This is a continuation of the Hard Made Easy series, in which we feature certain questions where simplifying the problem actually helps us approach it.

Below, is a simple case which shows how our understanding of Rational Numbers is based (mainly) on our knowledge of the integers.

(Generalized) Question 1: If $x$ and $y$ are rational numbers that are not squares of other rational numbers, show that $\sqrt{x} + \sqrt{y}$ is not rational.

This seems hard to approach, because there seem to be a lot of unknowns, and we could be unfamiliar with what rational numbers are. Let’s try the following:

Question 2: If $x$ and $y$ are integers that are not squares of other integers, show that $\sqrt{x} + \sqrt{y}$ is not an integer.

Now, this is more friendly, but still a little tricky. In the spirit of this post, let’s make it even easier.

Question 3: If $x$ is an integer that is not the square of another integer, show that $\sqrt{x}$ is not an integer.

Now this is almost silly, and seems to be just a play on words. The proper way to prove this statement that doesn’t make my head run around in circles, is to show the contrapositive – To show that $P \Rightarrow Q$, it is equivalent to show the contrapositive which is $\lnot Q \Rightarrow \lnot P$.

Proof: If $\sqrt{x}$ is an integer $n$, then $x=n^2$, which is the square of the integer $n$ .$_\square$

Now, what is the generalized version?

(Generalized) Question 4: If $x$ is a rational number that is not the square of another rational number, show that $\sqrt{x}$ is not a rational number.

Proof: Test Yourself 1.$_\square$

Corollary: If $y$ is an integer such that $\sqrt{y}$ is rational, then $y$ must be the square of an integer.

Proof: From Question 4, we know that y must be the square of a rational $\frac {p}{q}$ with $\gcd(p,q)=1$. Hence $y = \frac {p^2} {q^2}$, and the only way for this to be an integer is $q=1$, so $y=p^2$. $_\square$

Now, back to question 2.

Proof: Suppose $\sqrt{x} + \sqrt{y} = n$ is an integer. Consider $\sqrt{x} = n - \sqrt{y}$. Squaring both sides, we obtain that $x = n^2 - 2n\sqrt{y} + y$, so this means that $\sqrt{y} = \frac {n^2 - x - y}{2n}$ is rational. By the corollary above, $y$ must be an square. Similarly, $x$ must be an square. Hence we are done.$_\square$

And finally, back to question 1.

Proof: Proof by contradiction. Suppose $x = \frac {p_x} {q_x}, y = \frac {p_y} {q_y}$ such that $\sqrt{x} + \sqrt{y} = \frac {p_z} {q_z}$, where $p_x, p_y, p_z, q_x, q_y, q_z$ are all integers. Then, $\sqrt{ q_y ^2 q_z ^2 p_x q_x} + \sqrt{q_x ^2 q_z ^2 p_y q_y} = q_x q_y p_z$. This contradicts question 2! $_\square$

Corollary: If $x$ and $y$ are rational numbers such that $\sqrt{x} + \sqrt{y}$ is rational, then $\sqrt{x}$ and $\sqrt{y}$ are both rational.

The slightly surprising result, is that in simplifying Question 1 to Question 2, we ended up using Question 2 to prove Question 1. In fact, as is often the case with rational numbers, it is sufficient to consider the integer case, and then clear out denominators by multiplying throughout.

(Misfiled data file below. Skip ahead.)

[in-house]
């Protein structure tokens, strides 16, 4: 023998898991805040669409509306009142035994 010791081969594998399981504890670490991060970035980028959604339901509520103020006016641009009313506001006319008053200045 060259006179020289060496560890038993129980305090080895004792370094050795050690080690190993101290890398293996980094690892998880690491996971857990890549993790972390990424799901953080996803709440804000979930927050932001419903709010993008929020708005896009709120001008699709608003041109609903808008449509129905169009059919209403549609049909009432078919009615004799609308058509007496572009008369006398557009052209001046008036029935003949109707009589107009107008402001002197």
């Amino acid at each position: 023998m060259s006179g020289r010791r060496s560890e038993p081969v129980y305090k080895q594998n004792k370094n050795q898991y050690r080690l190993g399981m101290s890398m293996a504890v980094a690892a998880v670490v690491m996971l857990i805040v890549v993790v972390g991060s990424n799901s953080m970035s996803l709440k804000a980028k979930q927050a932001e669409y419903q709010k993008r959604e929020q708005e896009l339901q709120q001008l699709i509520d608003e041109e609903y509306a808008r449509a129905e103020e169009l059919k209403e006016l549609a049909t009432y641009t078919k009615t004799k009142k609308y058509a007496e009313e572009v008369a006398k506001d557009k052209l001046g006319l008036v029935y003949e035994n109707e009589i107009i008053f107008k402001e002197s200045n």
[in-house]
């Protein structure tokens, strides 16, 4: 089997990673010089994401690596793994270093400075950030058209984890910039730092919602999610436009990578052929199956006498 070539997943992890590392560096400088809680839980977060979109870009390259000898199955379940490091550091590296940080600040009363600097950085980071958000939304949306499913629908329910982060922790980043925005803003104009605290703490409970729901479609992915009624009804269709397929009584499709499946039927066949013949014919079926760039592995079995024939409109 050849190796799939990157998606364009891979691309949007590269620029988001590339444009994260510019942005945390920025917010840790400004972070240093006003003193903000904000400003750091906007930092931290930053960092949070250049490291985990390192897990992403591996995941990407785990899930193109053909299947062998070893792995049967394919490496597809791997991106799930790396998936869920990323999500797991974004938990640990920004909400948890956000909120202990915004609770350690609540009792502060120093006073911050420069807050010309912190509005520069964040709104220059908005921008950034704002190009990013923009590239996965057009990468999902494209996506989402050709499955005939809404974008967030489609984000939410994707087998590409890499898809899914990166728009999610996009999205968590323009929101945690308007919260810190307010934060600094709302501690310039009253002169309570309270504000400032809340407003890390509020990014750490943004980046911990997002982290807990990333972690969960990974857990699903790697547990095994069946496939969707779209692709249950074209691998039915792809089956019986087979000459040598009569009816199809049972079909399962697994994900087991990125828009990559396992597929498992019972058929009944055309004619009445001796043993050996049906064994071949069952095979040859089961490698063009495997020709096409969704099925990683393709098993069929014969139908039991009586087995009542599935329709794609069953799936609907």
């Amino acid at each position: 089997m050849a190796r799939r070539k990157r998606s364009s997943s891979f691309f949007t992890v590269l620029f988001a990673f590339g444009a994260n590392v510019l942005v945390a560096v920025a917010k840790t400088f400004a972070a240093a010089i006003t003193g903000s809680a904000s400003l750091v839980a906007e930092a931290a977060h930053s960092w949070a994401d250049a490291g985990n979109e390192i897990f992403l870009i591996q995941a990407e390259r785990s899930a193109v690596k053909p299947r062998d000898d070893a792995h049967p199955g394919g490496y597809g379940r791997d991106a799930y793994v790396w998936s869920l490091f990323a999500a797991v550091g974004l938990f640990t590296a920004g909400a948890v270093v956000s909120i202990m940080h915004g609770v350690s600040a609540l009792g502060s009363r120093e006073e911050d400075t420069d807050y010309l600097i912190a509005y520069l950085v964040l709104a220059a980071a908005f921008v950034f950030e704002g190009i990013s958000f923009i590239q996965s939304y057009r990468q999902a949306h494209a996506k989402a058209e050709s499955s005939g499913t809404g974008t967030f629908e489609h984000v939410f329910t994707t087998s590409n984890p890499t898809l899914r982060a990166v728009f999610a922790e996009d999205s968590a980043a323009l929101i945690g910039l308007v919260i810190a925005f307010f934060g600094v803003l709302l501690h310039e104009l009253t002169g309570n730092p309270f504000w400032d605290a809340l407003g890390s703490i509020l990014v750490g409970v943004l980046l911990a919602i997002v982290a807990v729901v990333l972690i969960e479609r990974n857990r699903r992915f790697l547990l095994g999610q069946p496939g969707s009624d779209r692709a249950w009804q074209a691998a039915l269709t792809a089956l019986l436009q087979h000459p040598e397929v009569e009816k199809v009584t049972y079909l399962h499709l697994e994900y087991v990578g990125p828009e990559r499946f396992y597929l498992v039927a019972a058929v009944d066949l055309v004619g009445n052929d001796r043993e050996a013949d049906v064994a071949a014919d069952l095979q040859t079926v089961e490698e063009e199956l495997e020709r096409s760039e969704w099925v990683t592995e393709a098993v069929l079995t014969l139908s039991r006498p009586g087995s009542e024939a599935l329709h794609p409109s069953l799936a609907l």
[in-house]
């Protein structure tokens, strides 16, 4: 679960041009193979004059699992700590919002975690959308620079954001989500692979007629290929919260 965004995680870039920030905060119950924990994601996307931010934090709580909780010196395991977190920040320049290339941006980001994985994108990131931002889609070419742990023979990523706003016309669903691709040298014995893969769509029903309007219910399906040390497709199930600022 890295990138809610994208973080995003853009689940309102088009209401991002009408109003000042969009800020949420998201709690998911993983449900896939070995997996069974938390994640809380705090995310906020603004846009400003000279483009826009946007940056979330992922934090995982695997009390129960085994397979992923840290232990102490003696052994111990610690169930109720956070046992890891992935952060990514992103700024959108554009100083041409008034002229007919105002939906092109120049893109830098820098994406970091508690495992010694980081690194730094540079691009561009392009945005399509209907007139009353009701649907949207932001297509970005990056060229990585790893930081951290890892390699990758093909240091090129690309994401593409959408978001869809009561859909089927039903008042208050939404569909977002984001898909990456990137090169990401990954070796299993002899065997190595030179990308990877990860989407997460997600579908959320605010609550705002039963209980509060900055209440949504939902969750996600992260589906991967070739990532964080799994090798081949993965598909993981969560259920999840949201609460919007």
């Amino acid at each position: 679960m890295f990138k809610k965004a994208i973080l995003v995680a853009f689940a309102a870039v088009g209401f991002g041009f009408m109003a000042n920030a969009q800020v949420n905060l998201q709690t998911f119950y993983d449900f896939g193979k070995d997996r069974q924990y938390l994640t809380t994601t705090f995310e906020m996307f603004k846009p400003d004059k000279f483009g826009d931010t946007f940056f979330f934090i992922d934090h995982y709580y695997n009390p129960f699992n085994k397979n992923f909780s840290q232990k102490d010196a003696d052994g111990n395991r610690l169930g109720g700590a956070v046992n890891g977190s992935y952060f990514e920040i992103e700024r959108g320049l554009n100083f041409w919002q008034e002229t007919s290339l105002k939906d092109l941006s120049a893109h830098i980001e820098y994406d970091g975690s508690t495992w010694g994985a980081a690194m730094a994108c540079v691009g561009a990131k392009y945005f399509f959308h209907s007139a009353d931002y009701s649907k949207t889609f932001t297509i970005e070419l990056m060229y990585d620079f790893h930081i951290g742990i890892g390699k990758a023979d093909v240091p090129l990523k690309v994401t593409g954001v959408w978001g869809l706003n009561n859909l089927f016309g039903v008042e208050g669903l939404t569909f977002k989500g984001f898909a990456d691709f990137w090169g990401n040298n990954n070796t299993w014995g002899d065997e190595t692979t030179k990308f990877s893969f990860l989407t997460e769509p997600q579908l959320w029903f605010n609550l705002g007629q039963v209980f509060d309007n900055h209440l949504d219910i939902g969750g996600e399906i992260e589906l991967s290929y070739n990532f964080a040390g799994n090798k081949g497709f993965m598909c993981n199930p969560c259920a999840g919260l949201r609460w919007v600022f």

### Test Yourself

1. Complete the proof of Question 4.

2. Prove that if $x$, $y$ and $z$ are rational numbers such that $\sqrt{x} + \sqrt{y} + \sqrt{z}$ is rational, then $\sqrt{x}$, $\sqrt{y}$ and $\sqrt{z}$ are all rational. How many terms can you show this for?

3. How many ordered triples of integers $(x, y, z)$ are there such that $\sqrt{x} + \sqrt{y} + \sqrt{z} = \sqrt{2000}$?

4. (**) Prove that if $a, b, c, x, y, z$ are rational numbers such that $\sqrt{a} + \sqrt{b} + \sqrt{c} + \sqrt{x} + \sqrt{y} + \sqrt{z}$ is rational, then $\sqrt{a}, \sqrt{b}, \sqrt{c}, \sqrt{x}, \sqrt{y}$ and $\sqrt{z}$ are all rational. Note: This is extremely hard, and not approachable by the methods discussed in this post.

From → General, Level 2

1. Many mathematicians do the same thing. If you can’t solve a hard problem, work up by solving easier problems. Solving similar problems works the same way.

I am currently reading, “The Man Who Loved Only Numbers” tells a great story of shared cooperation in mathematics and solving a problem may just be contributing something small and maybe someone else can break the problem down further.

• Indeed. One important strategy of problem solving is to break down a problem into simpler versions and understand them.

This series of posts is choosing to focus on particular problems which are made easier when we make simplifying assumptions, and are later used to solve the problem again. Common examples include translating the domain (see previous post), dealing with integers as opposed to rationals (this post). If you have suggestions about other procedures, let me know

sir it is very good to all of us thank you sir